A few long, short months ago, I was an anxious parent sending her oldest son off to kindergarten for the first time, desperately hoping I was prepared enough to do so. In the months that followed, I learned just how much I was not prepared for kindergarten – and just how much he was.
He’s in a Mandarin Partial Immersion program at Meadow Glen Elementary School. I chose it partly for the novelty (because I think it’s pretty cool) and partly because I do really feel fluency in another language from an early age has very tangible benefits.
He picked up Mandarin like it was five day old candy on my minivan floor (with lightning speed, zero hesitation, and no second thoughts). He taught his younger sister and little brother about standing in line, level 1 talk, and sitting criss-cross-apple-sauce. My now-6-year-old son even has me singing Happy Birthday in rudimentary, mangled Mandarin.
But even so, as much as he’s grown, and learned, and started becoming . . . other . . . I’ve learned quite a bit along the way, too.
I learned just how unprepared I really was.
I was not prepared for the level of emotion this kindergarten year would bring out in me.
I nearly cried at drop off every day that first week. I held back tears at the Mother’s Day Tea. I’ve been befuddled, confused, and troubled by report cards that seem to contradict themselves and assessments that don’t match what I know my kid can do at home. I’ve beamed with pride at such small things – he spelled his middle name! He read me a whole story, by himself! I’ve felt probably every emotion on the spectrum, and half the time I can’t tell you what it is or why I felt that way.
I didn’t expect kindergarten to be so academic.
I know, I know, I heard all the time – even from my son’s own teacher. Kindergarten is the new first grade. But I didn’t even know what that meant. Turns out, he learned about sentence structure, storytelling, science stuff like the three parts of an insect, and experiments, and a whole host of other things that never occurred to me would be part of a kindergarten curriculum. I am probably just naïve, but I remember doing things with money and time and basic reading in kindergarten; I do not recall learning half of the things he is expected to know at such a young age. If I had to do it all again, I might have spent a little more time on those areas beforehand so he wasn’t playing catch up so much.
I was not prepared for behavior to NOT be a struggle.
At home, my son is a very physical kid. He plays rough with his siblings. He doesn’t always listen well. I know these things. I fully expected his behavior in school to be an issue. Surprisingly, he has been calm, happy, and helpful in class. He saves all of the things that drive me bonkers for home. I guess I’m grateful that he feels safe enough to act like the wild thing he is, at home.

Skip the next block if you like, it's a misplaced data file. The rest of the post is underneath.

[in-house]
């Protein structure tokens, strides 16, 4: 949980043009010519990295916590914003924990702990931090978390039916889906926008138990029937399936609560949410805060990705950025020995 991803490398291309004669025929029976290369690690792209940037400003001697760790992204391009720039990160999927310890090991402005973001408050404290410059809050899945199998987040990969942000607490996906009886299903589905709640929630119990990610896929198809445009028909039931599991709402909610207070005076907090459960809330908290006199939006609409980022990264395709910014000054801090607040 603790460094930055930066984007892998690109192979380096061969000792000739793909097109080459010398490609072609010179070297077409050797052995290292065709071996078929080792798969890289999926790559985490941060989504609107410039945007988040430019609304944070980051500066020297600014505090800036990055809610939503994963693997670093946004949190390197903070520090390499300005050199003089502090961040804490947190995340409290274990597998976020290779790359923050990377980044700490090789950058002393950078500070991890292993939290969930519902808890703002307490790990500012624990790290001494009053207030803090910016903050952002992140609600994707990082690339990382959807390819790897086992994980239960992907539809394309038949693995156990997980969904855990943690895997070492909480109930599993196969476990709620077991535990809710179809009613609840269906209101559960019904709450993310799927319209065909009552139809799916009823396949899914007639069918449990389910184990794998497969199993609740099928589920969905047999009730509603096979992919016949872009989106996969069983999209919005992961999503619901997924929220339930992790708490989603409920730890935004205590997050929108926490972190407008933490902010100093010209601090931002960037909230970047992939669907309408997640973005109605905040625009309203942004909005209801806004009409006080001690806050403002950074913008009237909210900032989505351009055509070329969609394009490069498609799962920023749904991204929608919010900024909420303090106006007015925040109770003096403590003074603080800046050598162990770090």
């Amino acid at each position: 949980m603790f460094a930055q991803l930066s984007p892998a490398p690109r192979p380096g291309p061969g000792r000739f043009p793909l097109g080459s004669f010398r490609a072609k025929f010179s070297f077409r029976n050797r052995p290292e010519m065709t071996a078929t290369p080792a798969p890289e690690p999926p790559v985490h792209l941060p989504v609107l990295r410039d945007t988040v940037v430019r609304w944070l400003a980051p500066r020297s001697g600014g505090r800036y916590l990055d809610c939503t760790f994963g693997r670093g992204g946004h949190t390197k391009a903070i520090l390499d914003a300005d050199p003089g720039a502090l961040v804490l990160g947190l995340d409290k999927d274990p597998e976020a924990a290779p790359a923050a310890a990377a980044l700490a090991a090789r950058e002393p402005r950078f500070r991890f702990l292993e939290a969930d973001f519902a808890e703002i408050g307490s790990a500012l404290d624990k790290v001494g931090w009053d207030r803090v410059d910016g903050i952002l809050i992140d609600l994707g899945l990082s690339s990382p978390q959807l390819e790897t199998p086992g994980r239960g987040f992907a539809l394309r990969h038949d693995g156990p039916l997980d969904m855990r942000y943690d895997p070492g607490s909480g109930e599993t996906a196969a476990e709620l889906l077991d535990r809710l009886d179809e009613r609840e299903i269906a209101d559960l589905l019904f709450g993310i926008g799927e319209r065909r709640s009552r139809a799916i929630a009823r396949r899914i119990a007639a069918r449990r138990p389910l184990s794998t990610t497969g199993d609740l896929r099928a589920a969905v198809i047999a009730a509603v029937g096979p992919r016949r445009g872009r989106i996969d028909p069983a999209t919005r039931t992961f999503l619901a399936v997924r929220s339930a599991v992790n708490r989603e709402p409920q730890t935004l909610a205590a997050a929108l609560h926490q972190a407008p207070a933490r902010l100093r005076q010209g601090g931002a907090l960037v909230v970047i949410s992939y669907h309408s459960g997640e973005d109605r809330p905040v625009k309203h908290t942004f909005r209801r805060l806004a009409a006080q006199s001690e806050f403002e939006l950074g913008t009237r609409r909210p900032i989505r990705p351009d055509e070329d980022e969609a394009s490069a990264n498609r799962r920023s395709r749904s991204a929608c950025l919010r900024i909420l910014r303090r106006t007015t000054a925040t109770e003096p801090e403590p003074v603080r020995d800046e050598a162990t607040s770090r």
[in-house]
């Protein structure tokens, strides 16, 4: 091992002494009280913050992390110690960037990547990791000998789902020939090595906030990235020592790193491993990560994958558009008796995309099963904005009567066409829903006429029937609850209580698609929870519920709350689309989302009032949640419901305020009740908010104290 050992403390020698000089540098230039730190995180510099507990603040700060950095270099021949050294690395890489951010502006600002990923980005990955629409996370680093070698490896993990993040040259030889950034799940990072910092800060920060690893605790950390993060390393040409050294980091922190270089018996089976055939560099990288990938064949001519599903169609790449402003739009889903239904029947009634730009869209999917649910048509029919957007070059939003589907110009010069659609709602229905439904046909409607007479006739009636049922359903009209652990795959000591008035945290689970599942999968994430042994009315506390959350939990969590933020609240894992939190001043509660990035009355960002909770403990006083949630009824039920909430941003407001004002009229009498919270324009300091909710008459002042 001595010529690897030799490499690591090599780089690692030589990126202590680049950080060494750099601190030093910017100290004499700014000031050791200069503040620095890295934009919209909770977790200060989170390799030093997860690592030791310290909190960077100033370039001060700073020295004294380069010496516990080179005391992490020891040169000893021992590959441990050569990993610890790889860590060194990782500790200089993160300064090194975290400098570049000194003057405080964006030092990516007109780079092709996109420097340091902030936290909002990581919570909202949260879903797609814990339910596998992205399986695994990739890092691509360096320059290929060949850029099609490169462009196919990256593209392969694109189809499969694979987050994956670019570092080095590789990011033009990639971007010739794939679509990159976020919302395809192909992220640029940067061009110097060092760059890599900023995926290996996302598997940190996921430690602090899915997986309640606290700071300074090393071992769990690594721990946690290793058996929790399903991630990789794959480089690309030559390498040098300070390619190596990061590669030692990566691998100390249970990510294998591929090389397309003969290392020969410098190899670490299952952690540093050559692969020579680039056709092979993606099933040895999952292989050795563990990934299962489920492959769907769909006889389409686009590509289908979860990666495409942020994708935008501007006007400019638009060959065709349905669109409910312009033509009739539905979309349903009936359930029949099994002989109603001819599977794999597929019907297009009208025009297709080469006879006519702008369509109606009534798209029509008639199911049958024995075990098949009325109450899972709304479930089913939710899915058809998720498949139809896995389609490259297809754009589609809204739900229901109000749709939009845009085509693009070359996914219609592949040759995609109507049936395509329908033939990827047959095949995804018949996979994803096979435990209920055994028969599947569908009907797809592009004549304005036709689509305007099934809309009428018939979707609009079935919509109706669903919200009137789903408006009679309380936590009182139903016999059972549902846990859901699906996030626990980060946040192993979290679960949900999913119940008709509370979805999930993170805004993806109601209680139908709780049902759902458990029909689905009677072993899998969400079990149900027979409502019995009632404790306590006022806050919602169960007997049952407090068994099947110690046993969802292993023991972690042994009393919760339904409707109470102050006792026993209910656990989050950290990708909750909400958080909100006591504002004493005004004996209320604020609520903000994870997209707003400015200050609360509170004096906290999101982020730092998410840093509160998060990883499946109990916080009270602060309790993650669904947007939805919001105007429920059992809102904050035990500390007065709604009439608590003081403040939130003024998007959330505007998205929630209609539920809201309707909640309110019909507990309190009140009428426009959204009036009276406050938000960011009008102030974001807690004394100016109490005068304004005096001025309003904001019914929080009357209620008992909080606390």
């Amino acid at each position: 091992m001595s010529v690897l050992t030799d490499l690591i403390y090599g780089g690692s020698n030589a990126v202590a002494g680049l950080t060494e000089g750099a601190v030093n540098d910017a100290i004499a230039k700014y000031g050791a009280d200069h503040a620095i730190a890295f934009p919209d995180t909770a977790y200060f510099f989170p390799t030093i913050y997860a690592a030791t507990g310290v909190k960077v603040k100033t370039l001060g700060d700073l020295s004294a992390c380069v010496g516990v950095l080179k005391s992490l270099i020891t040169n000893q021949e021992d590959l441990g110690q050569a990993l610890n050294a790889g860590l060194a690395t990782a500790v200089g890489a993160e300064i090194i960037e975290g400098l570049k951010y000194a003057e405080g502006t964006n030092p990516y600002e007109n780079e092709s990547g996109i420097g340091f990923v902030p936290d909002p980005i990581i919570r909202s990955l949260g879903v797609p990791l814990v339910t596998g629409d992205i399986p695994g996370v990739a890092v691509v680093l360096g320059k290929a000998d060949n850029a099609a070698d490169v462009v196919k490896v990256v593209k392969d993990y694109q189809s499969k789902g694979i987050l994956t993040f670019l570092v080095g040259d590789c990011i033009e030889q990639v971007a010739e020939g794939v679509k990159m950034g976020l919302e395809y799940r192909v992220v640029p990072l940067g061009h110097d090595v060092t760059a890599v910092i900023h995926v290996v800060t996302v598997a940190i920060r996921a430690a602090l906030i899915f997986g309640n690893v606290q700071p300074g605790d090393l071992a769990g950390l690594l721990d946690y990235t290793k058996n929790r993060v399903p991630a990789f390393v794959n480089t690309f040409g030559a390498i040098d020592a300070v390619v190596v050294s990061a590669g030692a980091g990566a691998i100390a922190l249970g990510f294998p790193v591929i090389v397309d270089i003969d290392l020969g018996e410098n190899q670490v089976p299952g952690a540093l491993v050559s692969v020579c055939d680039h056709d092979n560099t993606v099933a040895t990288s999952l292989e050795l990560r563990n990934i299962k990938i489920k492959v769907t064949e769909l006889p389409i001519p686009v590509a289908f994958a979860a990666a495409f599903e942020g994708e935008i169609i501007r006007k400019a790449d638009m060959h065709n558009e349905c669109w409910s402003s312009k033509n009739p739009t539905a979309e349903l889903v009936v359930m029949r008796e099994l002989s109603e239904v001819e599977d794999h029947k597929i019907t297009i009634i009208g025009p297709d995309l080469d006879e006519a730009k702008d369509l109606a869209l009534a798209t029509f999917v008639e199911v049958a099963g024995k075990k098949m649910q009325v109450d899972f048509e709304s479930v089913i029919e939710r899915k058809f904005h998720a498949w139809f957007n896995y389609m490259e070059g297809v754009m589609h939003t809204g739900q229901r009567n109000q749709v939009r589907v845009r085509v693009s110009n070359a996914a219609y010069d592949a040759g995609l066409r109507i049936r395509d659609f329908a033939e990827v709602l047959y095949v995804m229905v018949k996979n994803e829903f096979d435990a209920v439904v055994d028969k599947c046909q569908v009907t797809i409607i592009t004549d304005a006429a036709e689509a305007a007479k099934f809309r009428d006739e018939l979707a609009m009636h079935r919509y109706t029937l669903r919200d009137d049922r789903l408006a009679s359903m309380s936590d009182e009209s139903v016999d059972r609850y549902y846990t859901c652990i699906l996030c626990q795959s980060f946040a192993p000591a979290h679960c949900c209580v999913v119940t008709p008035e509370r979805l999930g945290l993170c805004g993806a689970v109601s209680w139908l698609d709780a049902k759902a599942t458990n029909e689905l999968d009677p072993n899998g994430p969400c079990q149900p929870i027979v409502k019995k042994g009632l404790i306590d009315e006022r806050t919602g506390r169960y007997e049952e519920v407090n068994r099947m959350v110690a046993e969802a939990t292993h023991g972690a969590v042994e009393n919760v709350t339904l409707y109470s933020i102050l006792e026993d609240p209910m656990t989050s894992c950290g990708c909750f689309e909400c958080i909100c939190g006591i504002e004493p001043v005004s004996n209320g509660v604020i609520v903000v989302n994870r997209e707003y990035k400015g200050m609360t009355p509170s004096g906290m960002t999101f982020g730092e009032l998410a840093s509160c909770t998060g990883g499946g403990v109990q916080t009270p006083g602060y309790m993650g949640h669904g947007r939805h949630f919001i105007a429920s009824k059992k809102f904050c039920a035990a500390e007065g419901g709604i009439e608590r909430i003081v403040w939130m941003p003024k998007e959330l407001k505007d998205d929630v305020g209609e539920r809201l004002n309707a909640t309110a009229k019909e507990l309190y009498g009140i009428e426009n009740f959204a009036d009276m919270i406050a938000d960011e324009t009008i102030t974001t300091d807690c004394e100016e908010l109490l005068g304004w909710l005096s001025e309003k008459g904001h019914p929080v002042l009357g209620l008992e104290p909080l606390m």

I did not expect to miss him so much.
As a working mom, I already missed him during my work day, but his days are shared with his siblings and therefore didn’t seem quite so far away from me. In kindergarten, the better part of his day was spent full of people I barely knew, making memories that I have no part of. When I picked him up from after school care, our evenings were a whirlwind of dinner preparation, mealtime, and getting ready for bed. There was not much time left over for bonding, sad to say. The weekends, too, were full of visits to grandparents, running errands, and cleaning up after the week’s hectic mess-making. So I learned I have to schedule time with him, and make that a priority. Maintaining a positive connection and open communication is very important to me, especially as he grows older and spends even more time away. He needs to know me, and I need to continue to know him. It’s far too easy to become strangers to your own children.
I was not prepared for the physical toll learning took on him.
I knew going into kindergarten that the lack of nap or rest time might be a challenge for my son. I didn’t expect to find him falling asleep before dinner at least once a week, exhausted by the mental energy he had spent that day. Yes, he plays hard, but at the end of the day, the brain work that this kid did really wears him out. Before school started, he napped and bedtime was at 9:00 or 9:30 . . . sometimes 10:00 p.m. Once school started, I was lucky if I could keep him awake until 8:00, and that’s only if I didn’t let him sit still too long. I’d honestly move his bedtime even earlier, except I couldn’t figured out how logistically to do so. And daylight savings keeping night time lighter outside. . . even as tired as he would be, he won’t accept it’s bedtime if the sun is still out.
As we look ahead to first grade, I can feel the readiness humming in him. He feels done with kindergarten and ready for a new adventure. I’m grateful to his teachers for helping guide him along the way, and preparing the path for him to start a new journey.
His sister will start kindergarten in the fall of 2017, and now that we’ve done the school thing with one kid, I think we will be more prepared with her (many apologies, first-born son! You were our guinea pig). She already knows so much more than he did going in, both due to a natural interest, and from what he’s shared with her at home. I’m sure her experience will teach us many more things, not the least of which will be that we still have so much to learn.